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West Point Island & Grave Cove

Sunshine and good weather welcome us to West Point Island in the morning and Grave Cove in the afternoon, before the meteorological conditions turn.

Starting in the early hours of the day from New Island, the morning finds us steering in the relatively strong winds through narrow and tidal dependent passages to drop anchor at Hope Harbour. Once there and thanks to the good shelter offered by the small bay, the seas are flat and the wind calms down. These conditions plus the blue skies anticipate a great day of landings and excursions.

Right in front of the ship, we could see the little settlement owned by the Napier family since 1959. But due to their advanced age, they leased the island and the farm to a new couple that now takes care of the place, balancing farming and nature conservation.
They both greeted us ashore before we all started our way, an easy 2 km walk over grazed grassy slopes. In the end, crossing to the Eastern coast of the island a spectacular cliff with the appealing name of “Devil’s Nose” is crowned by a large Black-browed albatross colony mixed up, as it usually happens here, with a Rockhopper penguin rookery.

Avian flu dangers make for extra biosecurity measures in many of the landing sites privately owned, before stepping into the proximity of the birds. There, wooden and metal poles make a basic fence marking the maximum approach distance we can have to their nests, and indeed it was surprisingly close to them where we could all stand in silence and enjoy the doings of the abundant birdlife. They nest in the clearings amongst the high tussock grass, now sitting on their eggs and having their own private quarrels for the available space.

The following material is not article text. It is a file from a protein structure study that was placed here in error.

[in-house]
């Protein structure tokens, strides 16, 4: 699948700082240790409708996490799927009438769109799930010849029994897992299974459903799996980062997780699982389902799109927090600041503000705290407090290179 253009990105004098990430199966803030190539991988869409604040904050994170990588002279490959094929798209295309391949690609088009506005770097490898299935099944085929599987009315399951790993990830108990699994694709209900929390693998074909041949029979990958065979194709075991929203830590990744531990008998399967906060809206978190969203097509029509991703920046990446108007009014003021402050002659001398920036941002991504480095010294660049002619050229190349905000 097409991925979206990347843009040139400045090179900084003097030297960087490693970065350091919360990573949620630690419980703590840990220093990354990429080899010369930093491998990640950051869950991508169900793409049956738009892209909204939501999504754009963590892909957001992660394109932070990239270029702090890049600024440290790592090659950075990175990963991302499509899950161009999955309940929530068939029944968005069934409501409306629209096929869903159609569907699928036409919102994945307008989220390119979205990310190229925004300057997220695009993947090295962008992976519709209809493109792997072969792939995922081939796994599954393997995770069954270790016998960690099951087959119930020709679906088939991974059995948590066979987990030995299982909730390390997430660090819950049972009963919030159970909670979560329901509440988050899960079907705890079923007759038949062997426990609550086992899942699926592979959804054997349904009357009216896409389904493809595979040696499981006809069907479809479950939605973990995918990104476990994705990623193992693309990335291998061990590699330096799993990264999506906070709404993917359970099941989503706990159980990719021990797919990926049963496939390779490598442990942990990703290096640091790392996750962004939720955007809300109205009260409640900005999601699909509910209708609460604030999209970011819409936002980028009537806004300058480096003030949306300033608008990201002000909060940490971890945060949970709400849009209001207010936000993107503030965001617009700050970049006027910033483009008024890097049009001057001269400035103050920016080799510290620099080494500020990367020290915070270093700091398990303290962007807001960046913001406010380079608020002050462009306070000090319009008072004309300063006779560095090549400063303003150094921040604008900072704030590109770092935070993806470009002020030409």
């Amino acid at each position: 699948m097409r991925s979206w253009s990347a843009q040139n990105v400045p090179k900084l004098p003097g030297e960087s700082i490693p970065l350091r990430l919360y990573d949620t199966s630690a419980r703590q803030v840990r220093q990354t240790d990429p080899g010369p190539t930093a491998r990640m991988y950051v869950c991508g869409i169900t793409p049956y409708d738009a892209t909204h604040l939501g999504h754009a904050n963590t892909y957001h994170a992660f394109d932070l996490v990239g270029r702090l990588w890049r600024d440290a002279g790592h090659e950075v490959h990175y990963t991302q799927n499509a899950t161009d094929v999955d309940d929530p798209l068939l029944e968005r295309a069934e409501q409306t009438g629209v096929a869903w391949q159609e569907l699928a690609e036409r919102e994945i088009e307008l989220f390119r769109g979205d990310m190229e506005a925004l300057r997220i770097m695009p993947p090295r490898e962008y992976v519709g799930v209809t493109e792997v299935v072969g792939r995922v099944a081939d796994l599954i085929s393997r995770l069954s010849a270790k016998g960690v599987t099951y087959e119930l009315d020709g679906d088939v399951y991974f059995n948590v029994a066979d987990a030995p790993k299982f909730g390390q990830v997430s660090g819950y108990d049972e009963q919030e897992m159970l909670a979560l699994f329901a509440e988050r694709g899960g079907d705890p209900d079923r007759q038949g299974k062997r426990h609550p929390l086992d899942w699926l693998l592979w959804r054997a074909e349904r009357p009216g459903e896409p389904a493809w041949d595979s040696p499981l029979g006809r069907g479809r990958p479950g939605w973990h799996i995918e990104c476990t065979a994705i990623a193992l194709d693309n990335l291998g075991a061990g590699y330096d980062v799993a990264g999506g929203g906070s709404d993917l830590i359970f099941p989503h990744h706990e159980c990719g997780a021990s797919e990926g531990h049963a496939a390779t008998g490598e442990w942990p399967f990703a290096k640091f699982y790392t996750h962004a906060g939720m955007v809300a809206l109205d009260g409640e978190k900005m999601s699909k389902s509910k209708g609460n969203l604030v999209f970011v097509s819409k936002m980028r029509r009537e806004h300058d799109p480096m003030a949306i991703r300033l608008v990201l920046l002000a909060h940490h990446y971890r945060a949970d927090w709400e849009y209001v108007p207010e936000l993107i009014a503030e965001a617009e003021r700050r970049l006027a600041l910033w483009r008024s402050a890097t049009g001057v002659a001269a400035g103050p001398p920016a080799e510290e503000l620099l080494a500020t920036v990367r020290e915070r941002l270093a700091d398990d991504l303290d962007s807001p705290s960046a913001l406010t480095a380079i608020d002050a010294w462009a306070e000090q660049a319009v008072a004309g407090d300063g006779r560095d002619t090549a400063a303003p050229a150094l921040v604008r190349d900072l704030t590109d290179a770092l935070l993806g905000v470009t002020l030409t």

A short extension of the walk brought us to the edge of the yellow lichen-covered rocks of another scenic viewpoint of Devil’s Nose.
Several of the beautiful Black-browed albatrosses perch their nests here, while below our feet ferocious swell crashed against the rocks. The scene is astounding, and the good weather helps all of us to greatly enjoy this spot, which is home to over 2000 pairs of Black-browed albatrosses plus about 500 couples of Rockhopper penguins.

Time flew away fast and soon we realized it was time to make the way back to the settlement jetty to be picked up and get back on board.

Lying just barely a couple of miles away is Grave Cove, where we are heading during lunch for a planned afternoon activity ashore.

Now we land on the main West Island. So far we have been setting foot over smaller islets and islands. All of them put together in the whole archipelago count over 700. 15km away from the disembarkation beach is the farm of the landowners. They man the area putting lots of effort into Nature Conservation but combining it with a rational use of the land, where 3500 sheep graze. Marie and her family, French by birth but now considered basically locals, live here and work in the area. She and her son welcomed us and walked around the whole area with us during the time spent ashore. Starting from the so-called Grave Cove (denomination derived from the 13 sealers buried here during a sealing era in the 18-hundreds) an easy stroll along pastures spotted by Upland geese, some Ruddy-headed, Crested ducks, and Spectacled teals, brings us to the largest Gentoo penguin rookery in the islands counting about 5000 pairs. They stretch over a large area in small groups. Luckily we just came here when the eggs just started to hatch. Some still incubate their eggs, others are proud parents of one or two chicks.

Skuas and Caracaras know it too and patrol the area tirelessly in search of either.

A bit further a wonderful long sand beach is located. The gate for the penguins to get into the sea or come back home. Many are busy there jumping in and out of the breaking swells of the turquoise waters.

And is not just them enjoying this beach, they share it with numerous Commerson’s dolphins that swim around amused as well by the good surfing conditions.

After yet another great afternoon ashore, it was time to get back on board. Before our evening meal, the locals that have embarked with us, presented an interesting and informative talk about the Islands and how it is to live and work the land here.

Out on deck, we could feel the wind picking up, scattered showers passing by and the clouds rolling over the mountains. In the bridge the barometer drops. Sure tomorrow will not be sunny and flat calm like the weather we had so far for the last couple of days.

Anyway, there’s a plan to try to accomplish and despite the forecasted strong winds we will try to get to Carcass Island to attempt there a morning landing.

Written by:
Jordi Plana Morales | Expedition Leader

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